Winter weather conditions may be the ideal time for timber harvest activities
Logging when ground is snow-covered, frozen may reduce or eliminate the negative impacts which can occur from soil compaction and rutting. Could also reduce damage to trees and present less of an opportunity for spreading disease.
There is still time to take advantage of winter season conditions to minimize impacts from logging activities in much of northern Michigan. Logging activities, particularly the movement of heavy equipment, can cause soil compaction and rutting in soft or wet soil conditions. Compaction and rutting can cause root damage and have a negative impact on future stand development.
Logging when the ground is either frozen or when packed snow allows for activity without contact with the soil can minimize soil damage. Reduction of soil damage helps encourage healthy tree stand conditions. And if temperatures are below or near freezing tree back will tighten, which reduces the likelihood of “skinning” (knocking the bark off trees) when operating machinery nearby. When skinning occurs in warmer seasons of the year open wounds in tree bark can attract unwanted and harmful insects or create an entry point for fungal spores, both of which can lead to poor tree growth and potential loss.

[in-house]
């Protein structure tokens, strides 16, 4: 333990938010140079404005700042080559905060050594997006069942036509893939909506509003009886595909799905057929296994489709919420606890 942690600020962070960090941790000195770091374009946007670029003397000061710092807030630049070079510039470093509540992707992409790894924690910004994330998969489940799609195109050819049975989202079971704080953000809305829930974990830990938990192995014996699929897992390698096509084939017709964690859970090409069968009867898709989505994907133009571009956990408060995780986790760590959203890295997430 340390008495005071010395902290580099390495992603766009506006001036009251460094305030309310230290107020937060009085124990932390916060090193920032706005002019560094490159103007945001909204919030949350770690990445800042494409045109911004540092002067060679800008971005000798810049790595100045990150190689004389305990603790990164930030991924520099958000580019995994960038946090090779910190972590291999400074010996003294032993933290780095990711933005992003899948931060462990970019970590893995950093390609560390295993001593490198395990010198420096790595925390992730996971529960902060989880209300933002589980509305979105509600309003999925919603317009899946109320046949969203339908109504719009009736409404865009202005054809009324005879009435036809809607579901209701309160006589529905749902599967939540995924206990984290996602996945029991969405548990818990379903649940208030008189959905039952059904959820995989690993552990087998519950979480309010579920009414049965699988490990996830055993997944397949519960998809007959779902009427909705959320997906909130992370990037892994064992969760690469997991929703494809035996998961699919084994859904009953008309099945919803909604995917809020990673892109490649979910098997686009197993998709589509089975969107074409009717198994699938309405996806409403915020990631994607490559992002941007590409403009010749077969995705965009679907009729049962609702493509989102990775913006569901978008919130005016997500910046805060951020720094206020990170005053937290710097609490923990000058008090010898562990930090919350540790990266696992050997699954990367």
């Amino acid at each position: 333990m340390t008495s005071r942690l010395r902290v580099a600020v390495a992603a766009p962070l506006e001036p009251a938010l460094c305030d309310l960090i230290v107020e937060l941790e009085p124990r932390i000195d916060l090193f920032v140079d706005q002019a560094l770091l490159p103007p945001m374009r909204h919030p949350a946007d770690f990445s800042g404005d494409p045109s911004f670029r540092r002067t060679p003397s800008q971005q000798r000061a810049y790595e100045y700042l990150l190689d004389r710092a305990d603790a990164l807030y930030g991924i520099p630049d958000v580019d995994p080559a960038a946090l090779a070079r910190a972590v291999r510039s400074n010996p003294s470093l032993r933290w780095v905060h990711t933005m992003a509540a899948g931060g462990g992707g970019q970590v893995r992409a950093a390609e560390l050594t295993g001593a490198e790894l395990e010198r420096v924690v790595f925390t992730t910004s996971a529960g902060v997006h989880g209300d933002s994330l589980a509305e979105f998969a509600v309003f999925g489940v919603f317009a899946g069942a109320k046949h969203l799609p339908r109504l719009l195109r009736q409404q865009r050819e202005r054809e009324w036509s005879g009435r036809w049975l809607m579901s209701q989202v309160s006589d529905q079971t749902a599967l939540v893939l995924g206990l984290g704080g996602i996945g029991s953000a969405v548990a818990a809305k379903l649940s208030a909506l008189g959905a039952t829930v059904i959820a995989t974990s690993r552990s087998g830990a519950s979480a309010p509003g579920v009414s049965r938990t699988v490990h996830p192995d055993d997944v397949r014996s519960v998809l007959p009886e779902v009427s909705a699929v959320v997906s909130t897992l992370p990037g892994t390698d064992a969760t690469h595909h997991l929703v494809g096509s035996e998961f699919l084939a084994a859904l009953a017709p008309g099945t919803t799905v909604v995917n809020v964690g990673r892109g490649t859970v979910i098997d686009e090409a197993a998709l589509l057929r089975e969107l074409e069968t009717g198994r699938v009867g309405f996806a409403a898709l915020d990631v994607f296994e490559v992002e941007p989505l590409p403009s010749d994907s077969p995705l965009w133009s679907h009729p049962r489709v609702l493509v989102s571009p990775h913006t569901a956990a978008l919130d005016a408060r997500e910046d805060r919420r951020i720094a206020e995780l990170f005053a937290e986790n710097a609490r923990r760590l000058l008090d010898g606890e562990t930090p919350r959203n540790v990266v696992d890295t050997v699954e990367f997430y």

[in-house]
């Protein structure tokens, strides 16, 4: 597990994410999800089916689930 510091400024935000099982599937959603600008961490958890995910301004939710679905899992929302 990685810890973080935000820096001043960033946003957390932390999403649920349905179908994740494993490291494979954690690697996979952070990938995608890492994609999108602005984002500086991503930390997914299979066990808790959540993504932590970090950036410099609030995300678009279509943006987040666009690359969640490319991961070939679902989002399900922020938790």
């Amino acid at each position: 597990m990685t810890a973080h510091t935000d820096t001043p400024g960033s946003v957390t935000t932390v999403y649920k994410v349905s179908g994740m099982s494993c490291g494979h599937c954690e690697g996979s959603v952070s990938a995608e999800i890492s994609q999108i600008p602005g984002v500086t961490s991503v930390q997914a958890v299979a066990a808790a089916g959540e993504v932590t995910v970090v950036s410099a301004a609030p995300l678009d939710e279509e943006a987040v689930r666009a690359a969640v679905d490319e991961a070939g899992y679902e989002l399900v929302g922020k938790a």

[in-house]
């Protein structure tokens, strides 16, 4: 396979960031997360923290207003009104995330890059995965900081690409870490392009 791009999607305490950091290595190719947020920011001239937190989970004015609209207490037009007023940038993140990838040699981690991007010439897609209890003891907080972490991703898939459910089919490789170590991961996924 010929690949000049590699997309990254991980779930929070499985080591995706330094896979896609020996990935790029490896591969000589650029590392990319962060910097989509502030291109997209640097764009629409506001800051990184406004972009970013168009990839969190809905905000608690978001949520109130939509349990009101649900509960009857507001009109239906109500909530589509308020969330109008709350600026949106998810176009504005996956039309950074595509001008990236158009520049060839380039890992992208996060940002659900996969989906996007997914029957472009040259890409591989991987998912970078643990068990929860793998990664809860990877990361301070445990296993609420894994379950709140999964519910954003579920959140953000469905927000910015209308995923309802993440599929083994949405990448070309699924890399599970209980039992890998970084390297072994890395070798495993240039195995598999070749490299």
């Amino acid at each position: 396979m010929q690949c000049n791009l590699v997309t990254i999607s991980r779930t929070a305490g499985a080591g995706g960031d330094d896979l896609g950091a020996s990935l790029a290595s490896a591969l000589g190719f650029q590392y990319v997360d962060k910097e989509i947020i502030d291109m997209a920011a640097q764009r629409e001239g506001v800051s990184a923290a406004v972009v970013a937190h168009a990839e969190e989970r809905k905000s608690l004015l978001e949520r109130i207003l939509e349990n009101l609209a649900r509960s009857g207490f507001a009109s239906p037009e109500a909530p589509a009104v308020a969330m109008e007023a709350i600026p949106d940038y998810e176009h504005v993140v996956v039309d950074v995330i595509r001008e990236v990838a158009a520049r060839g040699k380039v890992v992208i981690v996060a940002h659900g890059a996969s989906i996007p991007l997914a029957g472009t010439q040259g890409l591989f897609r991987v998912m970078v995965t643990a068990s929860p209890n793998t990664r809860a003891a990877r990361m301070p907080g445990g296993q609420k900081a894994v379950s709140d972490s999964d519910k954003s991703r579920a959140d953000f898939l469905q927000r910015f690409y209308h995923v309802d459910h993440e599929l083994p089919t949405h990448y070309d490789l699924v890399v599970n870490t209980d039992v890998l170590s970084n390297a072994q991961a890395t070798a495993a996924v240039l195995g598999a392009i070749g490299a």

Another advantage to logging in the winter is that much of the food energy and vital tree nutrients are stored in the root systems this time of year while trees are dormant. These compounds remain following harvest and are available to help promote future growth. More of these important nutrients are removed from the stands when harvesting is conducted in the growing season.
There are a few negative impacts from winter harvests that may be of consideration. Packed snow trails can inhibit water movement once snow begins spring melt causing temporary ponding or flooding in some situations. This impact can be minimized through the use of cross culverts or by cutting cross drainages in trails following harvest operations.
Packed snow trails may benefit specific predators (coyotes and bobcats, for example), and in some sensitive wildlife areas may be a reason to avoid winter harvests. Managing a forest stand involves more than just the trees. Soil conditions, potential erosion issues, wildlife habitat, threatened and endangered species, and other issues need to be considered in addition to the trees growing in the forest.
Michigan State University Extension Forestry Fact Sheet No. 23 has helpful suggestions and guidelines designed to help private forested landowners market their timber. Forestland owners may also want to review the Sustainable Soil and Water Quality Practices on Forest Lands guidelines developed through cooperation with and available through the Michigan DNR.